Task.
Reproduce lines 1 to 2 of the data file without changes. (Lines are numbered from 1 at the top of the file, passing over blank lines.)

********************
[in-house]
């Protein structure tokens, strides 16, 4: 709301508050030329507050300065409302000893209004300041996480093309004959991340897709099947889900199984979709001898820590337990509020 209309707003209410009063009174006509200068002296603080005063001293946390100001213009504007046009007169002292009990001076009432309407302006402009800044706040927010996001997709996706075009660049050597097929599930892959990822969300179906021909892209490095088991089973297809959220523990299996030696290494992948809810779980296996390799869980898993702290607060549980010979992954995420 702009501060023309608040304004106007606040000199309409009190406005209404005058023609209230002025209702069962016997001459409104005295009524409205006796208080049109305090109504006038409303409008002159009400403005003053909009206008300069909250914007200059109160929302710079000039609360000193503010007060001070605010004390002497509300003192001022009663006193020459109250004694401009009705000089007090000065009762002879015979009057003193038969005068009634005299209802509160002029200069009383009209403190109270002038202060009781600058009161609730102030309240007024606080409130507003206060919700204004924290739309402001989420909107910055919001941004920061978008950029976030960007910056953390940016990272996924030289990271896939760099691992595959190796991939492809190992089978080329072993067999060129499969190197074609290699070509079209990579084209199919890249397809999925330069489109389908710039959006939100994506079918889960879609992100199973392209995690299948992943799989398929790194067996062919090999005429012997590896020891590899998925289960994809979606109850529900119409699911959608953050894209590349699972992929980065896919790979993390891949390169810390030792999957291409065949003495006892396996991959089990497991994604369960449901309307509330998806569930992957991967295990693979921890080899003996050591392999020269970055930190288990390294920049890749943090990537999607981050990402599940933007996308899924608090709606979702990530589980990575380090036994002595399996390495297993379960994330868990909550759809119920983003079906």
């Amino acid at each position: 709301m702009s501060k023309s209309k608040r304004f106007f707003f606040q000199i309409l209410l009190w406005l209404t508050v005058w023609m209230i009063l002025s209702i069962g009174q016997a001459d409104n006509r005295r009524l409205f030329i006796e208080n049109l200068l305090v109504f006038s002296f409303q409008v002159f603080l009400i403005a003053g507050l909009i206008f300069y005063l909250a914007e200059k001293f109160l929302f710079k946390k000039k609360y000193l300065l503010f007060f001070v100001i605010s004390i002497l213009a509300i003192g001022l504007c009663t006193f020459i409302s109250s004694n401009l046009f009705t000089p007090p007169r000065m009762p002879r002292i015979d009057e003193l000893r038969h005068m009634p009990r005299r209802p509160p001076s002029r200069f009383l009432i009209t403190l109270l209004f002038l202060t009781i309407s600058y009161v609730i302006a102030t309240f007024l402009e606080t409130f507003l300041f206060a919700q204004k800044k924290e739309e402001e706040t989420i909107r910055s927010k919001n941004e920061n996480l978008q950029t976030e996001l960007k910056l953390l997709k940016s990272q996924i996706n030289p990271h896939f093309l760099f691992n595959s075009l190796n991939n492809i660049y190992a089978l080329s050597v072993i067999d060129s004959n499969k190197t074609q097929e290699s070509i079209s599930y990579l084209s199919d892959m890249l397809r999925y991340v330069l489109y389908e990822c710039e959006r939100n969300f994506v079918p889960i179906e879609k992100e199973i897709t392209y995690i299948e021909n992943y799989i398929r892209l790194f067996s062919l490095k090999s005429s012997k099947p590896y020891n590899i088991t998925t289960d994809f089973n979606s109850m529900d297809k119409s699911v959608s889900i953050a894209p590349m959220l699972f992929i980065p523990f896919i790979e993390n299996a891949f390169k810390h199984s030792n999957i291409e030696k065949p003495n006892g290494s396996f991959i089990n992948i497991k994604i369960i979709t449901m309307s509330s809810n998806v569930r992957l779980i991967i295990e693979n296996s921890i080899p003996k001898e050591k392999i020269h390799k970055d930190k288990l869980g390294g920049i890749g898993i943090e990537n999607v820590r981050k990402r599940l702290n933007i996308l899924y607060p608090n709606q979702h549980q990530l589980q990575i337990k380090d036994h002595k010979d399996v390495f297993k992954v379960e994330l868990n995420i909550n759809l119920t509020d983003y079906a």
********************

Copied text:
[in-house]
């Protein structure tokens, strides 16, 4: 709301508050030329507050300065409302000893209004300041996480093309004959991340897709099947889900199984979709001898820590337990509020 209309707003209410009063009174006509200068002296603080005063001293946390100001213009504007046009007169002292009990001076009432309407302006402009800044706040927010996001997709996706075009660049050597097929599930892959990822969300179906021909892209490095088991089973297809959220523990299996030696290494992948809810779980296996390799869980898993702290607060549980010979992954995420 702009501060023309608040304004106007606040000199309409009190406005209404005058023609209230002025209702069962016997001459409104005295009524409205006796208080049109305090109504006038409303409008002159009400403005003053909009206008300069909250914007200059109160929302710079000039609360000193503010007060001070605010004390002497509300003192001022009663006193020459109250004694401009009705000089007090000065009762002879015979009057003193038969005068009634005299209802509160002029200069009383009209403190109270002038202060009781600058009161609730102030309240007024606080409130507003206060919700204004924290739309402001989420909107910055919001941004920061978008950029976030960007910056953390940016990272996924030289990271896939760099691992595959190796991939492809190992089978080329072993067999060129499969190197074609290699070509079209990579084209199919890249397809999925330069489109389908710039959006939100994506079918889960879609992100199973392209995690299948992943799989398929790194067996062919090999005429012997590896020891590899998925289960994809979606109850529900119409699911959608953050894209590349699972992929980065896919790979993390891949390169810390030792999957291409065949003495006892396996991959089990497991994604369960449901309307509330998806569930992957991967295990693979921890080899003996050591392999020269970055930190288990390294920049890749943090990537999607981050990402599940933007996308899924608090709606979702990530589980990575380090036994002595399996390495297993379960994330868990909550759809119920983003079906």